This is not a duplicate of earlier questions asking whether or why the comma splice is an error, because I am asking about the debate itself: unlike many another grammar rule that is widely accepted by all parties, why are so many people on opposite sides when it comes to the comma splice?
I see comma splices every day in very well written members' comments on multiple Stack Exchange sites and also in so many articles on the World Wide Web. My mind keeps identifying the comma splice and suggests the semicolon as a possible alternative. With such widespread use the comma splice seems to have gained descriptive legitimacy. I sometimes use comma splice myself and only recently learned that some grammarians consider it an 'error.'
Looking back over the previous questions about comma splice I came across this relatively recent question:
And I was surprised to see I had already posted this comment:
It seems that comma splice is now considered legitimate. Many members here use it regularly in comments and some even in answers; and at least one senior member (I forget who because it was 2 months back when I was new here) advised me outright that comma splice is preferable to semicolon in modern English writing. – English Student Jul 15 at 1:43
To which another member responded,
incorrect usage by senior members does not justify it. It is still incorrect usage, although comment sections are hardly the best example of a context where proper use plays an important role. In formal writing, the comma splice ought to be avoided. – Octopus Jul 15 at 3:09
There definitely exists a wider grammatical debate beyond this website about the appropriateness of the comma splice.
From “Grammar Tips” a website run by Tina Blue, lecturer and author of several articles, who affirms
The fact is, though, that in the U.S. a lot of people who are sure they understand the "rules" of English firmly believe that all comma splices are not just errors, but really big errors, and that any one who commits a comma splice is demonstrating a fundamental inability to control a sentence. If I were to use a perfectly acceptable comma splice, I can be sure that an awful lot of people would assume that I have no mastery of sentence boundaries. […]
Sometimes it seems that the rule against comma splices is the only rule that many people –English teachers especially!– have managed to master, and so they are always on the hunt for an opportunity to wield it against someone. (link) While it is true that in American usage most comma splices are errors, it is also true that some are worse errors than others, and some are not errors at all. I am not even sure it is considered a matter of concern in British usage [...]
On the other hand, from the Economist blog article rather hyperbolically titled "The dreaded comma splice":
SEVERAL months ago I was surprised to see Arnold Zwicky, a linguist, use a comma splice. A few commenters took me to task for being over-picky. The question came up again in the comments several days ago, when k.a.gardner, a frequent commenter, asked for a post on the comma splice. One of my colleagues quickly replied that "The comma-splice rule is totally arbitrary," and a back-and-forth ensued.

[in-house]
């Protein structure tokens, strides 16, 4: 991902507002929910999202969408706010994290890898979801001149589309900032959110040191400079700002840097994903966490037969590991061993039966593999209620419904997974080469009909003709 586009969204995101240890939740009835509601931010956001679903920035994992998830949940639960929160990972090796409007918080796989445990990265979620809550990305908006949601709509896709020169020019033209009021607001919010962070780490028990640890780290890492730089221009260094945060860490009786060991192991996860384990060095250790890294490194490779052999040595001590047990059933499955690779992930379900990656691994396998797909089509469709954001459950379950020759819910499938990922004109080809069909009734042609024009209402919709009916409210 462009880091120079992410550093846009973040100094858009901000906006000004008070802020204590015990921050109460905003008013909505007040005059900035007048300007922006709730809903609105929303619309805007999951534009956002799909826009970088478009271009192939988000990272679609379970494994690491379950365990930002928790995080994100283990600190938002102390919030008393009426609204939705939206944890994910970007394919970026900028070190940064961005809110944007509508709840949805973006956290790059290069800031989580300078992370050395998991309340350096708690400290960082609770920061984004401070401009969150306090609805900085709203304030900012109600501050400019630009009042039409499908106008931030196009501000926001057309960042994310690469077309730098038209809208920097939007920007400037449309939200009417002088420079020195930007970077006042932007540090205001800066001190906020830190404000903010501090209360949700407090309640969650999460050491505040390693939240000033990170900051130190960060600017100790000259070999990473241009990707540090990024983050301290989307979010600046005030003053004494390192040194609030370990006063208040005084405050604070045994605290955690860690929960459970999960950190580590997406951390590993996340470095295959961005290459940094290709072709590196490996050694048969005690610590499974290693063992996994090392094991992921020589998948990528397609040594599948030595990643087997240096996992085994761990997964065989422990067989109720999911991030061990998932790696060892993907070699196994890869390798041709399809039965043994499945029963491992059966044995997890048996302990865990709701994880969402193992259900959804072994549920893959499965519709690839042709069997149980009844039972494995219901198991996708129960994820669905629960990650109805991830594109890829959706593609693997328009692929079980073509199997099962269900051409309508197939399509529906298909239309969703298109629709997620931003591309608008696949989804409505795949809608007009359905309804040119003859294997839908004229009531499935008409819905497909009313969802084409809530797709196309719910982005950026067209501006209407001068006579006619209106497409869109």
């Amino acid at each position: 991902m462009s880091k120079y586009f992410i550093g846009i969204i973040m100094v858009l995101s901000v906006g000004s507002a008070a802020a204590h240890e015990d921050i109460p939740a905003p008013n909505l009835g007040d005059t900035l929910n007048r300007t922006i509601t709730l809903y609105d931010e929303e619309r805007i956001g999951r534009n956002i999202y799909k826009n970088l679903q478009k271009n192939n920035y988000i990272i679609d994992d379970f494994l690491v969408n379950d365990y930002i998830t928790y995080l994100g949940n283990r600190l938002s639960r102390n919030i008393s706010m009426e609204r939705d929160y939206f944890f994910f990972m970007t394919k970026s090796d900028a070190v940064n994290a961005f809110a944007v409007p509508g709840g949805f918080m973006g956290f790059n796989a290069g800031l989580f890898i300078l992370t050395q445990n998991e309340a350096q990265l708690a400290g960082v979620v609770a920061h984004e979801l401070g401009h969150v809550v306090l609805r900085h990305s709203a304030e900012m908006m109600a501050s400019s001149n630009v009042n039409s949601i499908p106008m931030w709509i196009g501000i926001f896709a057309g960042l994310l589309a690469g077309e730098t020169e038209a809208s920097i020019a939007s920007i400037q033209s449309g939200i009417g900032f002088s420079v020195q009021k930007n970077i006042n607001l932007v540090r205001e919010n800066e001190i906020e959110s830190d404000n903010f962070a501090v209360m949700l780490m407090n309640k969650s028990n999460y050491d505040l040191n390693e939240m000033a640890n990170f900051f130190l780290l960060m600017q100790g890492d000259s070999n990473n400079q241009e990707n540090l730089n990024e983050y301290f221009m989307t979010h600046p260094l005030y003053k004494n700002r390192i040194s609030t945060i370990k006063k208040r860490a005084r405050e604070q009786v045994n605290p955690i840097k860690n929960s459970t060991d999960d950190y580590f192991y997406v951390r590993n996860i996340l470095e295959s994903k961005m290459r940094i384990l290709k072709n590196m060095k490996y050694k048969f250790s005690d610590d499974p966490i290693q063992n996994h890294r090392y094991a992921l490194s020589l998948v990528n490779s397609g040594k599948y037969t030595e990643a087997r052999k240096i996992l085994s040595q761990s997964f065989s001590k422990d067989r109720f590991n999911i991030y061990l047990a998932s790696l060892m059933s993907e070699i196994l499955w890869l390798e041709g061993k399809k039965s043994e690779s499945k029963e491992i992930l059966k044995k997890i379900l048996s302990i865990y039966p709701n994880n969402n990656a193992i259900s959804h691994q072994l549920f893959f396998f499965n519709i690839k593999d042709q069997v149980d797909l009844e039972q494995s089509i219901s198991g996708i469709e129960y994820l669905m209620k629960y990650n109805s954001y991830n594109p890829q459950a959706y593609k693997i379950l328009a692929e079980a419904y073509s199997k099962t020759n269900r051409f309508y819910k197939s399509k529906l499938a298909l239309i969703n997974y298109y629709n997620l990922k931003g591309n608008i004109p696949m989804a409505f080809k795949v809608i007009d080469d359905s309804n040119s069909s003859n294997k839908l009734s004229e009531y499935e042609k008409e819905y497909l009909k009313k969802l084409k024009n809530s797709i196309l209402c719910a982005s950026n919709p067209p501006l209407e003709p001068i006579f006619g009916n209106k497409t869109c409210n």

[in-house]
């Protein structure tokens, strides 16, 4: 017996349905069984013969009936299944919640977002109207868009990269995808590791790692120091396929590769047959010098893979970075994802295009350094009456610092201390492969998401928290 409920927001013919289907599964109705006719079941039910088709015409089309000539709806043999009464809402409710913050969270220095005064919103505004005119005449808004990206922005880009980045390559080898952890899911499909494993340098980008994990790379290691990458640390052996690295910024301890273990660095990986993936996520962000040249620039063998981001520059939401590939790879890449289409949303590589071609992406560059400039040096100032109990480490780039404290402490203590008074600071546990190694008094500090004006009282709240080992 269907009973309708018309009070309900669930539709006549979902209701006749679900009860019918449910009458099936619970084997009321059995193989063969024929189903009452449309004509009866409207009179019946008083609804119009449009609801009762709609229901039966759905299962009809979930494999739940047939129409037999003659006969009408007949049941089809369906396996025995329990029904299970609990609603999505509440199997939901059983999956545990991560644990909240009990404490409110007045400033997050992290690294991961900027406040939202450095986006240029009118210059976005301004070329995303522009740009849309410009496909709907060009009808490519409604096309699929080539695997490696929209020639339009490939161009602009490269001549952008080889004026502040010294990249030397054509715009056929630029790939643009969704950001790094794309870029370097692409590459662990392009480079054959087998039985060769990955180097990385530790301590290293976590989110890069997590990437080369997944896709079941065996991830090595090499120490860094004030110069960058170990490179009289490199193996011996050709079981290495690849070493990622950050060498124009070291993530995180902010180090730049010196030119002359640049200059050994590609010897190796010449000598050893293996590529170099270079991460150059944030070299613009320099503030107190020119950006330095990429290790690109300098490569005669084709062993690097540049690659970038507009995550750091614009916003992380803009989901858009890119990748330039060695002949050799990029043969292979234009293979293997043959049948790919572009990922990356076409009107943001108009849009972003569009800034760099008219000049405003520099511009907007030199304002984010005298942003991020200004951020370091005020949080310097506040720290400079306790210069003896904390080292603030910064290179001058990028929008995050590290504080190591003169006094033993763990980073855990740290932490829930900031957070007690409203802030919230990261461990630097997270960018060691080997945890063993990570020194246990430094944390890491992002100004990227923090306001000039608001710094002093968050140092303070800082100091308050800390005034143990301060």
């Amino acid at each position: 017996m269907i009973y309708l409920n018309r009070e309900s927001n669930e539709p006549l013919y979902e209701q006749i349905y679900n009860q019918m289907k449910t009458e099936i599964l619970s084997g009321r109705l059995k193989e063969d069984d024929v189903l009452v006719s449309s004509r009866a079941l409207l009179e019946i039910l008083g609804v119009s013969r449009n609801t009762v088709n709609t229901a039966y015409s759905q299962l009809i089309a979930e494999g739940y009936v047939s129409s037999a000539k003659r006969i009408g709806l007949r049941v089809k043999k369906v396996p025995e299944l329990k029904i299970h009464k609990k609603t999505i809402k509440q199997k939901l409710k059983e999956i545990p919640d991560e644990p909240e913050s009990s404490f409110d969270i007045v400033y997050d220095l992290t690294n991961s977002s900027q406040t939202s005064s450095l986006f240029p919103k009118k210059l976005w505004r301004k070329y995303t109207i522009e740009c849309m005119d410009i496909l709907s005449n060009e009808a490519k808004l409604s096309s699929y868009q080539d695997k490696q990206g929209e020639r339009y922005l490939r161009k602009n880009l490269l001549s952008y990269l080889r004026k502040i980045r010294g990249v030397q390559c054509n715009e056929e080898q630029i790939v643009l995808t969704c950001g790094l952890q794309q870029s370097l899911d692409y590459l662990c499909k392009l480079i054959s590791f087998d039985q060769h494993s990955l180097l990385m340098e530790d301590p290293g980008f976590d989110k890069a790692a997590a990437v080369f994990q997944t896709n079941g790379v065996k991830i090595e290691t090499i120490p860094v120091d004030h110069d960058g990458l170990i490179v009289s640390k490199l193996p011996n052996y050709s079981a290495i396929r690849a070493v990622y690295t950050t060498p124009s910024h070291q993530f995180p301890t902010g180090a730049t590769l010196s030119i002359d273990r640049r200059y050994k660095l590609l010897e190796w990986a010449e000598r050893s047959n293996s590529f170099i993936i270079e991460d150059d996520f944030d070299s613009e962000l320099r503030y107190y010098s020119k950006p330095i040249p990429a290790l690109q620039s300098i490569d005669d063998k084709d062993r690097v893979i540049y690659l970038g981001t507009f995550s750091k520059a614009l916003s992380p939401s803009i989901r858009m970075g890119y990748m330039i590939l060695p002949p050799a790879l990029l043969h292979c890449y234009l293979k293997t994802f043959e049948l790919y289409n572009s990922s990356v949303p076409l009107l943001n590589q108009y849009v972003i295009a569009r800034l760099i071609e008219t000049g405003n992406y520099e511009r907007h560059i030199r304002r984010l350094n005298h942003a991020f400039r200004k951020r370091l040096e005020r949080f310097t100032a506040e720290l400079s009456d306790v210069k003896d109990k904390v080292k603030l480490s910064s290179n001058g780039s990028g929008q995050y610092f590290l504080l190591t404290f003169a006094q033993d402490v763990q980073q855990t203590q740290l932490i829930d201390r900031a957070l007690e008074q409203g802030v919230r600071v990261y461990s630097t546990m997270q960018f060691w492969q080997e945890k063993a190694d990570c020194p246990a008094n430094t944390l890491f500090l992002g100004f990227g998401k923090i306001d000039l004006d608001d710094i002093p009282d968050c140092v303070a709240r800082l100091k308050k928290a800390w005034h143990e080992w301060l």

What is a comma splice? Prof Zwicky wrote back in July
"this is not even a tempest in a teapot, it's a fuss in a thimbleful of spit."
That's two independent clauses joined only by a comma, or a comma splice [...]
Is there any more doubt that an established debate exists with strong and entrenched views on either side? It is not even an opinion based but a grammar-based debate. And I want to know why.
The C-clamp and the notorious sandwich:
In a closely related article Tina Blue goes on to say:
Barbara Wallraff, who writes the delightful "Word Court" column on the back page of The Atlantic Monthly, has recently published a book on the correct use of language. [...] The current Quality Paperback Book catalogue quotes from her a wonderful line about comma splices--
"Take this sentence, for example: 'It's not a comet, it's a meteor.' According to Wallraff, 'punctuating this sentence with a semicolon would be like using a C-clamp to hold a sandwich together.' "
There are times when a comma splice is a justifiable stylistic device, not an error.
So is it really a matter of style?
if large numbers of well educated English writers are using comma splices as well-considered stylistic alternatives to semicolons and conjunctions (both of which they may consider outdated and excessive), how long can some grammarians continue to deem it a to-be-avoided error?
Of course I am no grammarian myself, but this is a query as to WHY there is still a grammatical debate rather than consensus over the comma splice. Why does the comma splice elicit such marked disagreement when many another grammar rule has been widely accepted by all parties?
Specifically, what stylistic or grammatical reasons prevent users and grammarians from reaching a consensus on the issue?
Many thanks to @Edwin Ashworth for updating his comprehensive answer on the original question and introducing us to the excellent articles of Tina Blue.
Note to members: I welcome adequate references to ensure that your answers are not read by others as 'primarily opinion based.'